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Generative AI and Chat GPT: Home

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Using Generative AI tools well

Generative AI tools are rapidly growing in popularity. You may have experimented with tools like ChatGPT, Midjourney, or DALL-E 2 to create content or improve your productivity. Typically, these tools are based on prompt engineering and create content based on a user-entered prompt. Increasingly, we are seeing AI functionality integrated into everyday tools and platforms like Microsoft 365, Microsoft Bing, Google Gemini (formerly Bard) and Padlet.

When using Generative AI in your studies, it's important to be aware of University policies on using Generative AI. It's important to use these tools in a way that acknowledges their strengths and limitations so that you can benefit from their assistance without compromising the quality of your work and deep learning.

To use generative AI tools well, implement the following eight steps.

How do Generative AI tools produce information?

Generative AI applications and tools use machine learning technology to connect information from a large dataset to produce content in response to a prompt entered by the user. They are trained on a large dataset of information, and are able to integrate new information over time. The tools work similarly to predictive text, and generate content based on the inputs of the user and statistical models around what the user is likely to want to see next.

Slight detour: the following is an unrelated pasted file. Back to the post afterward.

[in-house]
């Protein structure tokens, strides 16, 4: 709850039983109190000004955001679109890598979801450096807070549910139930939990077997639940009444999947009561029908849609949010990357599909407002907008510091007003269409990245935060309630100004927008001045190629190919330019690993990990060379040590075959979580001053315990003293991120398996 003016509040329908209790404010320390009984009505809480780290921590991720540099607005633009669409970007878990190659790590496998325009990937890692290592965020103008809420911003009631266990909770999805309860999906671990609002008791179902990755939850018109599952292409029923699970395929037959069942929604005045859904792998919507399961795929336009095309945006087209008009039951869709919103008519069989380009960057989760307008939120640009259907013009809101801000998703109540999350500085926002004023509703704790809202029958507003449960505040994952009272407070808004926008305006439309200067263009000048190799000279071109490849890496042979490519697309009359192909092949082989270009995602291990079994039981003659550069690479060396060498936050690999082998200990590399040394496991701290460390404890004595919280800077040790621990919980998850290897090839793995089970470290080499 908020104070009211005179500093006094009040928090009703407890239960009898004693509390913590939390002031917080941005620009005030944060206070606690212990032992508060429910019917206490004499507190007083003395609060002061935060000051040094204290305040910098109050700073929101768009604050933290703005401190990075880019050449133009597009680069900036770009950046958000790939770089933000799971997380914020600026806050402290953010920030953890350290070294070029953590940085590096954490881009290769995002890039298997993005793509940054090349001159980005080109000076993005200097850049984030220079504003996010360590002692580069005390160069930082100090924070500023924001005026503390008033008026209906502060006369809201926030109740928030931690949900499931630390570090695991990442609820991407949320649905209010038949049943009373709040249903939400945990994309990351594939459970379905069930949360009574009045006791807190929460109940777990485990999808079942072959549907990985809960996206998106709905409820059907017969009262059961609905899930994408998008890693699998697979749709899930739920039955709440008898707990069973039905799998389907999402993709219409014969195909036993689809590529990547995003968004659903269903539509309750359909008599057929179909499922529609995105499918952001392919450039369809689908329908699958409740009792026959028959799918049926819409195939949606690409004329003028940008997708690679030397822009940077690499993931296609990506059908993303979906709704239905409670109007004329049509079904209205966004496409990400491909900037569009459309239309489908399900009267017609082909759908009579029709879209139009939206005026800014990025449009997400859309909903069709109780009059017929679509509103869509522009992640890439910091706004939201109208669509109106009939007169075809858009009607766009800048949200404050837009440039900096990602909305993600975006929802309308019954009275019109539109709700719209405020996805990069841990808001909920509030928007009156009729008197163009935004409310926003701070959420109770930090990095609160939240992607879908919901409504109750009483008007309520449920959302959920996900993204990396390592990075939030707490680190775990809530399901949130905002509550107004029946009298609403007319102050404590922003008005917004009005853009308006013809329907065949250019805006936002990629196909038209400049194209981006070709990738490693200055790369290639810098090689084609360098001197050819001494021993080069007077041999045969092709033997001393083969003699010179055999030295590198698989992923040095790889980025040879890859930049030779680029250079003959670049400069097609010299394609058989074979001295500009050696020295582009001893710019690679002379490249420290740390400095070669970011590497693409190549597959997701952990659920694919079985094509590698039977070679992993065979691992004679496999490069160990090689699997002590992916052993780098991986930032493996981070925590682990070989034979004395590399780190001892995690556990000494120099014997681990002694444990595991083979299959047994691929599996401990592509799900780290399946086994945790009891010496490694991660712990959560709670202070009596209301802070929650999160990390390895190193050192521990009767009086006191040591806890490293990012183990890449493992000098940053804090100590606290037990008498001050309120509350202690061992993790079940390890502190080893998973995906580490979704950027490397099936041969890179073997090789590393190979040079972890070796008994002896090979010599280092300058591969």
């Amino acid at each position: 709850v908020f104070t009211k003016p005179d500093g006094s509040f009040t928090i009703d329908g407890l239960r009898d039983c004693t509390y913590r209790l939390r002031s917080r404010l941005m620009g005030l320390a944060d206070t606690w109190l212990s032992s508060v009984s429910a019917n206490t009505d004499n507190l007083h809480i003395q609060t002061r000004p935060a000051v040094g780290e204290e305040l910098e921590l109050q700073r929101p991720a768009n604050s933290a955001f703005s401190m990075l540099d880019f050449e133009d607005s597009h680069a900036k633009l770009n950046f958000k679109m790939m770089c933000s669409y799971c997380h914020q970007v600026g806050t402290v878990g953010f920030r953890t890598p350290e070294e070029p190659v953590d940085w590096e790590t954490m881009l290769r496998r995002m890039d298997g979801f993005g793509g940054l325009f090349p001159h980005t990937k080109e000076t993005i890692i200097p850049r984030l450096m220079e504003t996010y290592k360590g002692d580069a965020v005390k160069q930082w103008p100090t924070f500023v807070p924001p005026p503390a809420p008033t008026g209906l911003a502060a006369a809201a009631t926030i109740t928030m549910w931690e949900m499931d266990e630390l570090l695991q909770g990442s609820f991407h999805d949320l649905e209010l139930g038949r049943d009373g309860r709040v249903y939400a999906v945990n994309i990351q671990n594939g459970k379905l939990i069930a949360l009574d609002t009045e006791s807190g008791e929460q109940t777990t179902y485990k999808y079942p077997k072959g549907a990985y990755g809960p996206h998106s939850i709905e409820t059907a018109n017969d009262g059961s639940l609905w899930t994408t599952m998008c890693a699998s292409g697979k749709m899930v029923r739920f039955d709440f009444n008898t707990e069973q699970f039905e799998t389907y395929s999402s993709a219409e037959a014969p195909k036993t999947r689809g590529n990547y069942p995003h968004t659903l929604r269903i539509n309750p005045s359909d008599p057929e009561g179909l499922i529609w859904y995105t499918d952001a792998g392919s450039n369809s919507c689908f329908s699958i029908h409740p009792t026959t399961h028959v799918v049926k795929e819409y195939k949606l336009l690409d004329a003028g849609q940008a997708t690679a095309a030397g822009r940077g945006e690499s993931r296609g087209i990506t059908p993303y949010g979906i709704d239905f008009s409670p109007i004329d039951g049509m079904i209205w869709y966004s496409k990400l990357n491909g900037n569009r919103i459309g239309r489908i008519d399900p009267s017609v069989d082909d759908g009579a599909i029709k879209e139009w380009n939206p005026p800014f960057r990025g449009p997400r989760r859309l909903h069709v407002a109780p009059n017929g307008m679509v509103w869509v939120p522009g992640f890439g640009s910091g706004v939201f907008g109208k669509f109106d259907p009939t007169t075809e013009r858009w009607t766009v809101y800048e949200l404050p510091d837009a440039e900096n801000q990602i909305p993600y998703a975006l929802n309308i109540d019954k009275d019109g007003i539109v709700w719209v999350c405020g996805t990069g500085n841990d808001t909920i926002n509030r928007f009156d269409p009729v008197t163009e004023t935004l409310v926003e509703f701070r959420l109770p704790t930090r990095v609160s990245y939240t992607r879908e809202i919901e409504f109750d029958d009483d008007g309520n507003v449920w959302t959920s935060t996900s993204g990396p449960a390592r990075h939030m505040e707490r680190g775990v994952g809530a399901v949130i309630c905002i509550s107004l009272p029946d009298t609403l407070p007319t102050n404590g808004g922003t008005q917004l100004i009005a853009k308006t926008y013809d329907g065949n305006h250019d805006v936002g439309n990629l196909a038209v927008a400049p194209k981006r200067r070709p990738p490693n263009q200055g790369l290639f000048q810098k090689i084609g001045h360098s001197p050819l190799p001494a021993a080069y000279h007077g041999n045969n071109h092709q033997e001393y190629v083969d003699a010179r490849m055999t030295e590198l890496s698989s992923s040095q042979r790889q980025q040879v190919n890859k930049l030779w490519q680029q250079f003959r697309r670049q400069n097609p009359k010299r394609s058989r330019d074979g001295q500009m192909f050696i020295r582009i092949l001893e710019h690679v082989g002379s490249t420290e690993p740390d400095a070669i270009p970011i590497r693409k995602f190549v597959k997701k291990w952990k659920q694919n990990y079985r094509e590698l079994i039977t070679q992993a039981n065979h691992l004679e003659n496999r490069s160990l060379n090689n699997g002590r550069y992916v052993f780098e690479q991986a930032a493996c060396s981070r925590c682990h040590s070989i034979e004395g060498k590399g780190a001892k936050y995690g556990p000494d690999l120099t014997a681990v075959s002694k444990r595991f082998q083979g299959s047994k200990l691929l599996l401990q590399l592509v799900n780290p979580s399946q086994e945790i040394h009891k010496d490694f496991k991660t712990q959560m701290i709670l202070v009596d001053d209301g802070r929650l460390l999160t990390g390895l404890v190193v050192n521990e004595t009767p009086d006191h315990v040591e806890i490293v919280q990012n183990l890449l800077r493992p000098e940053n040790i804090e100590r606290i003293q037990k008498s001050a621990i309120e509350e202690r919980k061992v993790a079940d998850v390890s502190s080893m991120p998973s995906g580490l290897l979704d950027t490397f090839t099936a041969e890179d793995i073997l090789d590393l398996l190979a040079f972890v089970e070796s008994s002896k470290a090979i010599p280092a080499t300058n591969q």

Where do Generative AI tools get their information?

The initial datasets/models contain a large volume of information (some are trained on data available to a specific point in time). Some generative AI tools are internet connected (e.g. Bing), and are able to integrate new information from online sources. To learn new information the technology draws frequently from information available freely across the public internet, but it's important to remember that there can also be a lot of inaccuracy and bias in the content of such data. Generative AI tools can reflect the biases and prejudices of the people who create them and the people who provide the data. The dataset that the AI was trained on may focus more on certain cultures and perspectives, which creates a similar bias in the outputs created.

Is the information generated by Generative AI tools correct?

Generative AI tools have also been known to 'hallucinate' or generate false and misleading information. An example of this might be generating a reference to a book that does not exist. This is because they do not have an evaluative capacity and are built to generate outputs - they are simply drawing upon the data from their model and generating the 'most likely' output. It's important to use your own judgement about the quality and accuracy of information produced by generative AI tools.

In a creative context (e.g. brainstorming or concept development), the generative nature of these tools can help shape new ideas.